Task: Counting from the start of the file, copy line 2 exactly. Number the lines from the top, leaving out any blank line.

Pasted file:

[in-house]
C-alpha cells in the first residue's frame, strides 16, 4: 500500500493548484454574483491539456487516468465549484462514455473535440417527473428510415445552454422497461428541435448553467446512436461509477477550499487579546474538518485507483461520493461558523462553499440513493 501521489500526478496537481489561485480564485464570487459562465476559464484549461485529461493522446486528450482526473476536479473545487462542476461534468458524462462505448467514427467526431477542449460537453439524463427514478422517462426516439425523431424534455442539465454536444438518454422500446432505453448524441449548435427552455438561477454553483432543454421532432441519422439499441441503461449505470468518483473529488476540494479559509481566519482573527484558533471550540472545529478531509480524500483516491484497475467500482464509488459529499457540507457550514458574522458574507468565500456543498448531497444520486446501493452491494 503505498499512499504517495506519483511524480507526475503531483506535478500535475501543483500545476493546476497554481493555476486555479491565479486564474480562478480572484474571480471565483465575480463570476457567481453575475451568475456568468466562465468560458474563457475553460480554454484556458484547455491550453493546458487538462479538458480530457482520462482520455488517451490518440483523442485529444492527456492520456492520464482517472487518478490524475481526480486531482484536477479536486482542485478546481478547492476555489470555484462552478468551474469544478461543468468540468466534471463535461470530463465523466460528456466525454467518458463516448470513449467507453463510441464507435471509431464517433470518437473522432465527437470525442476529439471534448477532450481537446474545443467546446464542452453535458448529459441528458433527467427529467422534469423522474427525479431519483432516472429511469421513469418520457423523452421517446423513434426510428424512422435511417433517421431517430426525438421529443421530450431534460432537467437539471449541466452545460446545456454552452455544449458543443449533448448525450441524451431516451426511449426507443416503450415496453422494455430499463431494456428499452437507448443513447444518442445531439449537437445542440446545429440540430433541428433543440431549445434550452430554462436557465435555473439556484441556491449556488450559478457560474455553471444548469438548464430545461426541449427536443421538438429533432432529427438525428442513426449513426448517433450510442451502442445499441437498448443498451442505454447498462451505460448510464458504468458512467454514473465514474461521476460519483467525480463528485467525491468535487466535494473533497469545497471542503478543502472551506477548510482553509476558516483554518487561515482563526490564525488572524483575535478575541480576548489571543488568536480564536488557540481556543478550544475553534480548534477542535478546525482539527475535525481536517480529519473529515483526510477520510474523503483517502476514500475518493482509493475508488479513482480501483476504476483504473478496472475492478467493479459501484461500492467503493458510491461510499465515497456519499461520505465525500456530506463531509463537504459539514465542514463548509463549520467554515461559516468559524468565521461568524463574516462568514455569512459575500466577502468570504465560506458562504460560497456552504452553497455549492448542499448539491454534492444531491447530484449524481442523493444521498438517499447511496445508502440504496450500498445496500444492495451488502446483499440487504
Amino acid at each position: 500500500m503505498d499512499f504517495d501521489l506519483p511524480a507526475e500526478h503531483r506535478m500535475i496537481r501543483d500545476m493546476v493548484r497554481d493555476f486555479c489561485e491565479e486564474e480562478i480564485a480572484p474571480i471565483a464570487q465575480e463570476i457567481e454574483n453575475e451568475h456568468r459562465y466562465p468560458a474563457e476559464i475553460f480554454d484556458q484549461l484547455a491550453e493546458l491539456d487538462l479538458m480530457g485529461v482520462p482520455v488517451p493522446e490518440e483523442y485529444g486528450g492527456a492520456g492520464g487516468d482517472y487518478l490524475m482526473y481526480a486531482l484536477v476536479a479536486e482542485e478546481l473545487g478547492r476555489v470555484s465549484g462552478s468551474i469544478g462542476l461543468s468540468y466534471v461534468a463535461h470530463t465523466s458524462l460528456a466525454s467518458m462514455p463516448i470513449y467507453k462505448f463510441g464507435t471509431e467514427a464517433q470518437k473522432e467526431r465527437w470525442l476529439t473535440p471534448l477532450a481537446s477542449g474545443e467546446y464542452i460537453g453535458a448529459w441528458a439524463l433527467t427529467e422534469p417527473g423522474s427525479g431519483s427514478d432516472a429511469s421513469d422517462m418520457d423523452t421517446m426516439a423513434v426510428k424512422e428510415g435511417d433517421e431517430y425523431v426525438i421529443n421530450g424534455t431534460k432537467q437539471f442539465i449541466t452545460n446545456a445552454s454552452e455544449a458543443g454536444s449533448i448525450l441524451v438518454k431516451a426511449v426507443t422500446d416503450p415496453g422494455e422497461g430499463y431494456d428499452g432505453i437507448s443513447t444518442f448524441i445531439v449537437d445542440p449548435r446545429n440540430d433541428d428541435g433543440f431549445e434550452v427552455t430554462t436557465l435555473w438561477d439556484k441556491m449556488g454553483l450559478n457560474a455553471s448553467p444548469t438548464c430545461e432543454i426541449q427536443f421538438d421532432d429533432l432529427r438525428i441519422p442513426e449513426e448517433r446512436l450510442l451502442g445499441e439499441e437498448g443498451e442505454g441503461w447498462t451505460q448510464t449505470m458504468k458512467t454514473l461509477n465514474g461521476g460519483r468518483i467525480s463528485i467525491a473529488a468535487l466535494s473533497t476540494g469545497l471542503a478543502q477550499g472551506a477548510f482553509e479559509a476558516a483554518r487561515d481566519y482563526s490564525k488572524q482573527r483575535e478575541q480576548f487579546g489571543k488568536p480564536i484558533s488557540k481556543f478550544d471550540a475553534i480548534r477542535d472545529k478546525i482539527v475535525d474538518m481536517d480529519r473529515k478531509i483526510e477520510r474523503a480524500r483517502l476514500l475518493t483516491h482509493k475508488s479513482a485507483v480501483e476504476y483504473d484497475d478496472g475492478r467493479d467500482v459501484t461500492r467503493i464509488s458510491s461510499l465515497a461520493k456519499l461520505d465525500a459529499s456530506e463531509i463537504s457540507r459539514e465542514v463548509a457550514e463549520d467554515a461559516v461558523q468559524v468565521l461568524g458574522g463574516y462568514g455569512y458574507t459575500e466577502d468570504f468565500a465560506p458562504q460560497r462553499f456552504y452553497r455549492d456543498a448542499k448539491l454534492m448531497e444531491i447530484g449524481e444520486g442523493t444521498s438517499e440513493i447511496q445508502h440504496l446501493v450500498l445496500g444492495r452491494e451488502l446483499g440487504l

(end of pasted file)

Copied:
C-alpha cells in the first residue's frame, strides 16, 4: 500500500493548484454574483491539456487516468465549484462514455473535440417527473428510415445552454422497461428541435448553467446512436461509477477550499487579546474538518485507483461520493461558523462553499440513493 501521489500526478496537481489561485480564485464570487459562465476559464484549461485529461493522446486528450482526473476536479473545487462542476461534468458524462462505448467514427467526431477542449460537453439524463427514478422517462426516439425523431424534455442539465454536444438518454422500446432505453448524441449548435427552455438561477454553483432543454421532432441519422439499441441503461449505470468518483473529488476540494479559509481566519482573527484558533471550540472545529478531509480524500483516491484497475467500482464509488459529499457540507457550514458574522458574507468565500456543498448531497444520486446501493452491494 503505498499512499504517495506519483511524480507526475503531483506535478500535475501543483500545476493546476497554481493555476486555479491565479486564474480562478480572484474571480471565483465575480463570476457567481453575475451568475456568468466562465468560458474563457475553460480554454484556458484547455491550453493546458487538462479538458480530457482520462482520455488517451490518440483523442485529444492527456492520456492520464482517472487518478490524475481526480486531482484536477479536486482542485478546481478547492476555489470555484462552478468551474469544478461543468468540468466534471463535461470530463465523466460528456466525454467518458463516448470513449467507453463510441464507435471509431464517433470518437473522432465527437470525442476529439471534448477532450481537446474545443467546446464542452453535458448529459441528458433527467427529467422534469423522474427525479431519483432516472429511469421513469418520457423523452421517446423513434426510428424512422435511417433517421431517430426525438421529443421530450431534460432537467437539471449541466452545460446545456454552452455544449458543443449533448448525450441524451431516451426511449426507443416503450415496453422494455430499463431494456428499452437507448443513447444518442445531439449537437445542440446545429440540430433541428433543440431549445434550452430554462436557465435555473439556484441556491449556488450559478457560474455553471444548469438548464430545461426541449427536443421538438429533432432529427438525428442513426449513426448517433450510442451502442445499441437498448443498451442505454447498462451505460448510464458504468458512467454514473465514474461521476460519483467525480463528485467525491468535487466535494473533497469545497471542503478543502472551506477548510482553509476558516483554518487561515482563526490564525488572524483575535478575541480576548489571543488568536480564536488557540481556543478550544475553534480548534477542535478546525482539527475535525481536517480529519473529515483526510477520510474523503483517502476514500475518493482509493475508488479513482480501483476504476483504473478496472475492478467493479459501484461500492467503493458510491461510499465515497456519499461520505465525500456530506463531509463537504459539514465542514463548509463549520467554515461559516468559524468565521461568524463574516462568514455569512459575500466577502468570504465560506458562504460560497456552504452553497455549492448542499448539491454534492444531491447530484449524481442523493444521498438517499447511496445508502440504496450500498445496500444492495451488502446483499440487504